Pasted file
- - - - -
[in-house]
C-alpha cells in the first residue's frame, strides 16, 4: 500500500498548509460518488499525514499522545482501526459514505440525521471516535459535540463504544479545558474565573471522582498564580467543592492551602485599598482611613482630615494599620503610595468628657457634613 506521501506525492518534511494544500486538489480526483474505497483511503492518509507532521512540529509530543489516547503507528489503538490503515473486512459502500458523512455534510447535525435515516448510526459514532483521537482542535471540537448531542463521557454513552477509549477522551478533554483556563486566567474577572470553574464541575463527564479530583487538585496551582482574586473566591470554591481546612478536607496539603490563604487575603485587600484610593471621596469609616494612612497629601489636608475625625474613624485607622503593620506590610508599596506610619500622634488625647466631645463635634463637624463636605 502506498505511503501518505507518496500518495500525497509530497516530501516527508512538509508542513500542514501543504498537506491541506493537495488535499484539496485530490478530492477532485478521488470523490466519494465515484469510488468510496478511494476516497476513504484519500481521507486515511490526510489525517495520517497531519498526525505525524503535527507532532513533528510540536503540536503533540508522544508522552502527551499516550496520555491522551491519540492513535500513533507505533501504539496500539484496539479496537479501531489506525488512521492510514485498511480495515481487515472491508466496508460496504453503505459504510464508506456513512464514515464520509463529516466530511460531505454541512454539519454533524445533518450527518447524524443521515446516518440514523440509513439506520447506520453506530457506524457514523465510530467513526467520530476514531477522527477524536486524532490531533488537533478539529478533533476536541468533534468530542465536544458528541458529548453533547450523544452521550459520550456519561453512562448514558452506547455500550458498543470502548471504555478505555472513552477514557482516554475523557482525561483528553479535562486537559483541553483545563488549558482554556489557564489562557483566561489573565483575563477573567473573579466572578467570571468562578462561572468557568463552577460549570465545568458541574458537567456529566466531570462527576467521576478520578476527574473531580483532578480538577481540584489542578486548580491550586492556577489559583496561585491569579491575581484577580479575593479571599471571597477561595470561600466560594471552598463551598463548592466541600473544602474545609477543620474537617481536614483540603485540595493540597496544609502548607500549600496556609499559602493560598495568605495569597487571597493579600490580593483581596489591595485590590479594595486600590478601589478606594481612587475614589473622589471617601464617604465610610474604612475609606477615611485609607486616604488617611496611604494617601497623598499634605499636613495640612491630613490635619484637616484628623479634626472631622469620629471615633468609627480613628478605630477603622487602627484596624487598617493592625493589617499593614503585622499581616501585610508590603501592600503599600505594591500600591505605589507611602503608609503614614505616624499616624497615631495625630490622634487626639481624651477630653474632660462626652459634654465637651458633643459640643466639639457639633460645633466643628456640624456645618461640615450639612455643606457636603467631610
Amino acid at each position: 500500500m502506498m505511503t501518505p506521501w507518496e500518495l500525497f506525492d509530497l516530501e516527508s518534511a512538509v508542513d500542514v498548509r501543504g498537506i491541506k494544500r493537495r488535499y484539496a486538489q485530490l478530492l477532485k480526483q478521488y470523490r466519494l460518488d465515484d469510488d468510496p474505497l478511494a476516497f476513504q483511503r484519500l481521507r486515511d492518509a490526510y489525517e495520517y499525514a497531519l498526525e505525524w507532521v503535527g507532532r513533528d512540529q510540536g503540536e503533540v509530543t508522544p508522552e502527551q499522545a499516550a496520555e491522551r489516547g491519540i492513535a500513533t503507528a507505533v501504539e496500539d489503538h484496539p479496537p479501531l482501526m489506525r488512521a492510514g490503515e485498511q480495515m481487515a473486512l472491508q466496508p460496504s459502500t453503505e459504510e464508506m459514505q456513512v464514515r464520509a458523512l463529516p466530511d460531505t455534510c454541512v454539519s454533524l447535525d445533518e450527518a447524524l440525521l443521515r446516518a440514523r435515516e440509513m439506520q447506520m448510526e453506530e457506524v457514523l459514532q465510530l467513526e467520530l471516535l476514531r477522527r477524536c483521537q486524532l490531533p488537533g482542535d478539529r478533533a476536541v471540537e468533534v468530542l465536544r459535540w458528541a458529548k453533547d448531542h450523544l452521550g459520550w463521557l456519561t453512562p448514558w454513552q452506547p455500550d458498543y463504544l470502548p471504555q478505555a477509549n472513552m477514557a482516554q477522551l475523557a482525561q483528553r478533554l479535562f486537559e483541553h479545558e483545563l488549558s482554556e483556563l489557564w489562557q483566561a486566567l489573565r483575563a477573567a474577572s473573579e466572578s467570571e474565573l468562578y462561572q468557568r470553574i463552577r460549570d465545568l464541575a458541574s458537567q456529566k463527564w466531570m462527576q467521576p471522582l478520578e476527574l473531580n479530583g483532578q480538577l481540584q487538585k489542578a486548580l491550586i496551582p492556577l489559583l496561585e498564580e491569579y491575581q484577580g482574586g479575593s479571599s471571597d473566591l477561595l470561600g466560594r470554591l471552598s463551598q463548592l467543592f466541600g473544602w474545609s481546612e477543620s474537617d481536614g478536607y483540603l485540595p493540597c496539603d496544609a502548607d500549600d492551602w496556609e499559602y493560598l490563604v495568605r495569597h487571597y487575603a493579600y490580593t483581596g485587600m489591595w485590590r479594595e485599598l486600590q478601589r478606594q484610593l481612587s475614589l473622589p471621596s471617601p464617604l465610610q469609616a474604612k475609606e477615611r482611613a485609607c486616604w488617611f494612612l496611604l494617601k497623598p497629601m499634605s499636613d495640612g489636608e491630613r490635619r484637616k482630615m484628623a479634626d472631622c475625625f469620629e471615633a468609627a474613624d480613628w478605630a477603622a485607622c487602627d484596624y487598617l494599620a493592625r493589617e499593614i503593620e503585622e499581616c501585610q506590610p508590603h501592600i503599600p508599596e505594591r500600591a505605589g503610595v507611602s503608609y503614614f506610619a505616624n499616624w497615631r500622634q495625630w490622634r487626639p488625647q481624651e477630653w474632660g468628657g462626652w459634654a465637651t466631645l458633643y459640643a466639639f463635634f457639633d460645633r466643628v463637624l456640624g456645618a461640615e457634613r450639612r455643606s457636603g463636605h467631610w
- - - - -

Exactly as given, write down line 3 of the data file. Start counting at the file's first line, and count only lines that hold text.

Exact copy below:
Amino acid at each position: 500500500m502506498m505511503t501518505p506521501w507518496e500518495l500525497f506525492d509530497l516530501e516527508s518534511a512538509v508542513d500542514v498548509r501543504g498537506i491541506k494544500r493537495r488535499y484539496a486538489q485530490l478530492l477532485k480526483q478521488y470523490r466519494l460518488d465515484d469510488d468510496p474505497l478511494a476516497f476513504q483511503r484519500l481521507r486515511d492518509a490526510y489525517e495520517y499525514a497531519l498526525e505525524w507532521v503535527g507532532r513533528d512540529q510540536g503540536e503533540v509530543t508522544p508522552e502527551q499522545a499516550a496520555e491522551r489516547g491519540i492513535a500513533t503507528a507505533v501504539e496500539d489503538h484496539p479496537p479501531l482501526m489506525r488512521a492510514g490503515e485498511q480495515m481487515a473486512l472491508q466496508p460496504s459502500t453503505e459504510e464508506m459514505q456513512v464514515r464520509a458523512l463529516p466530511d460531505t455534510c454541512v454539519s454533524l447535525d445533518e450527518a447524524l440525521l443521515r446516518a440514523r435515516e440509513m439506520q447506520m448510526e453506530e457506524v457514523l459514532q465510530l467513526e467520530l471516535l476514531r477522527r477524536c483521537q486524532l490531533p488537533g482542535d478539529r478533533a476536541v471540537e468533534v468530542l465536544r459535540w458528541a458529548k453533547d448531542h450523544l452521550g459520550w463521557l456519561t453512562p448514558w454513552q452506547p455500550d458498543y463504544l470502548p471504555q478505555a477509549n472513552m477514557a482516554q477522551l475523557a482525561q483528553r478533554l479535562f486537559e483541553h479545558e483545563l488549558s482554556e483556563l489557564w489562557q483566561a486566567l489573565r483575563a477573567a474577572s473573579e466572578s467570571e474565573l468562578y462561572q468557568r470553574i463552577r460549570d465545568l464541575a458541574s458537567q456529566k463527564w466531570m462527576q467521576p471522582l478520578e476527574l473531580n479530583g483532578q480538577l481540584q487538585k489542578a486548580l491550586i496551582p492556577l489559583l496561585e498564580e491569579y491575581q484577580g482574586g479575593s479571599s471571597d473566591l477561595l470561600g466560594r470554591l471552598s463551598q463548592l467543592f466541600g473544602w474545609s481546612e477543620s474537617d481536614g478536607y483540603l485540595p493540597c496539603d496544609a502548607d500549600d492551602w496556609e499559602y493560598l490563604v495568605r495569597h487571597y487575603a493579600y490580593t483581596g485587600m489591595w485590590r479594595e485599598l486600590q478601589r478606594q484610593l481612587s475614589l473622589p471621596s471617601p464617604l465610610q469609616a474604612k475609606e477615611r482611613a485609607c486616604w488617611f494612612l496611604l494617601k497623598p497629601m499634605s499636613d495640612g489636608e491630613r490635619r484637616k482630615m484628623a479634626d472631622c475625625f469620629e471615633a468609627a474613624d480613628w478605630a477603622a485607622c487602627d484596624y487598617l494599620a493592625r493589617e499593614i503593620e503585622e499581616c501585610q506590610p508590603h501592600i503599600p508599596e505594591r500600591a505605589g503610595v507611602s503608609y503614614f506610619a505616624n499616624w497615631r500622634q495625630w490622634r487626639p488625647q481624651e477630653w474632660g468628657g462626652w459634654a465637651t466631645l458633643y459640643a466639639f463635634f457639633d460645633r466643628v463637624l456640624g456645618a461640615e457634613r450639612r455643606s457636603g463636605h467631610w